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Too late for chicks in Iowa?

Discussion in 'Raising Baby Chicks' started by thereseiam, Oct 15, 2009.

  1. thereseiam

    thereseiam Songster

    Apr 27, 2008
    Durant, Iowa
    Okay, I have a feeling I know the answer to this question before I ask, but I'll let it rip anyway.

    I live in Iowa, which means we're going into winter here pretty quickly. Is it too late to order some chicks from a hatchery? Or if I do, will I end up with 15 house chickens?

    I got it into my head that I MUST have some colored egg layers (remember my obsessive/compulsive search for silkies? Well I now have 10 of those, so now I'm on to my next breed search!) and have had no luck finding adults in my price range. I can get 15 chicks delivered to my door for $54 from Nature's, and after searching the forum, see that there is a lot of positive response about this hatchery.

    DH, however, is NOT about to winter 15 pullets in our house until next spring--yes, he knows that they'd have to stay inside for a little bit, but wouldn't want them there forever.

    So what's the verdict? I do have a nice sturdy barn and could set them up in a stall with a heat source once they were ready to leave the brooder.


  2. PunkinPeep

    PunkinPeep Songster

    Mar 31, 2009
    SouthEast Texas
    I'm no expert on raising chickens in northern climates, BUT i see no reason why you couldn't set them up nice and cozy in the barn once they feather in good. They tend to be heartier than they are given credit for. If they can be kept out of the cold drafts and given heat, they should be just fine.
  3. thumbless

    thumbless Songster

    Sep 30, 2009
    Mesa AZ
    I just bought some I live in IL but I have a fresh built chicken house and it is insulated and heated. I will start cutting the heat back when they are six weeks old but will keep a 100w light hanging down through to the spring.
  4. Akane

    Akane Crowing

    Jun 15, 2008
    I wouldn't do it unless you plan to brood in the house for the next month or 2 and then to run lots of electricity up in heat lamps for another 2 months. They aren't going to be fully fluffed out to handle true winter temps until 4 or 5 months old and it looks like we are in for an early and cold winter. January of last year here in eastern Iowa I couldn't keep my coop warm enough to even avoid a heated bucket freezing solid. The potential for this year has me cringing and I wouldn't want to be trying to raise chicks outside. I have chicks hatching in 2 weeks but I brood in the house for 4weeks and can brood inside for 8weeks, then I have the screened porch covered in plastic so I can keep it about 20F warmer than outside plus let them sit under a heat lamp, and then I'm having a small 8x8 insulated coop delivered tomorrow with my space heater for it already purchased. I'm planning to set things up to keep seramas in our winters which will not tolerate below 0 for sure and possibly not below 10-20F all winter so chicks don't concern me too much. I know I'm already going to have a good electric bill, possibly a porch full of chickens, and maybe even a basement full of chickens. I have the materials to build a 7x4' pen in the basement.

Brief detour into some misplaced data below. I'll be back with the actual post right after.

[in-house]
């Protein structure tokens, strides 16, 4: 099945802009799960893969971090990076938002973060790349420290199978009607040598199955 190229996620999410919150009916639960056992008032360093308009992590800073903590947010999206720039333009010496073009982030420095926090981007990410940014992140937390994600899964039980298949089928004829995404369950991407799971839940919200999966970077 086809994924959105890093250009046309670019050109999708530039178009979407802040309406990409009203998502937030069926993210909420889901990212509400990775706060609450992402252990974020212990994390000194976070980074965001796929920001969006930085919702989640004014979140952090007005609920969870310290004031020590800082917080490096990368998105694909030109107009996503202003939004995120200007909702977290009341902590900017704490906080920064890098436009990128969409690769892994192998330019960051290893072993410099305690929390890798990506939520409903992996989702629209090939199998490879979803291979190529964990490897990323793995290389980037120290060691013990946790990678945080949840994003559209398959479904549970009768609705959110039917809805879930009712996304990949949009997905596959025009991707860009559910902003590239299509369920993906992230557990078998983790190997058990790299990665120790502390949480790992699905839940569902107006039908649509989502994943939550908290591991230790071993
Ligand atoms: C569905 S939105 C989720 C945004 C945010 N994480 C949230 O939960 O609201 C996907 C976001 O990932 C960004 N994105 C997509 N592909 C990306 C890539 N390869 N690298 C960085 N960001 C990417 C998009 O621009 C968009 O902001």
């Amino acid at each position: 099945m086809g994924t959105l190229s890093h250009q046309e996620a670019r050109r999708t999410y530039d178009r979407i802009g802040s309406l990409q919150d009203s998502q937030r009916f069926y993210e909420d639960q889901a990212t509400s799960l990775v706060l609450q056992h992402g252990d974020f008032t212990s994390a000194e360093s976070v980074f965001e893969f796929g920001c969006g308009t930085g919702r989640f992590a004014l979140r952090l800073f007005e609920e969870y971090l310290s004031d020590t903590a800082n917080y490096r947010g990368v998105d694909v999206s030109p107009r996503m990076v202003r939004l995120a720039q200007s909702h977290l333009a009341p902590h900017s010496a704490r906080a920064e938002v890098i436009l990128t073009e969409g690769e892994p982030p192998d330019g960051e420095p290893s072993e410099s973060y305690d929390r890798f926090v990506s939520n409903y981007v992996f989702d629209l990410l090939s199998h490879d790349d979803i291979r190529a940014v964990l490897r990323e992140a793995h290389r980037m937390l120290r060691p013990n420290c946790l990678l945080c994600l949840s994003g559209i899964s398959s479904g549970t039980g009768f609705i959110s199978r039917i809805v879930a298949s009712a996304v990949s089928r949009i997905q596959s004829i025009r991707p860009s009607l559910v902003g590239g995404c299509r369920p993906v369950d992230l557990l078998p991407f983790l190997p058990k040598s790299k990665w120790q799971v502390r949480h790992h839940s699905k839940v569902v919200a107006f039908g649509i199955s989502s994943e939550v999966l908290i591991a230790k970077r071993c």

If you really don't want to risk chickens in the house or having to have a backup plan I would suggest waiting. If you brood in the house you could potentially get chicks in Feb or march depending how the winter goes and by the time they outgrow a small brooder and have to go outside our weather would be getting warmer. However ordering chicks from now until about April is it's own risk. If you can pick them up that's not too bad but shipping chicks even across the state risks freezing them to death overnight. Not to say they can't arrive but last spring I saw the warning posts by plenty of people who have been on this forum through a couple winters and have seen the traumatic posts by people in northern climates who ordered late or early in the year only to receive a box of dead or dying frozen chicks.

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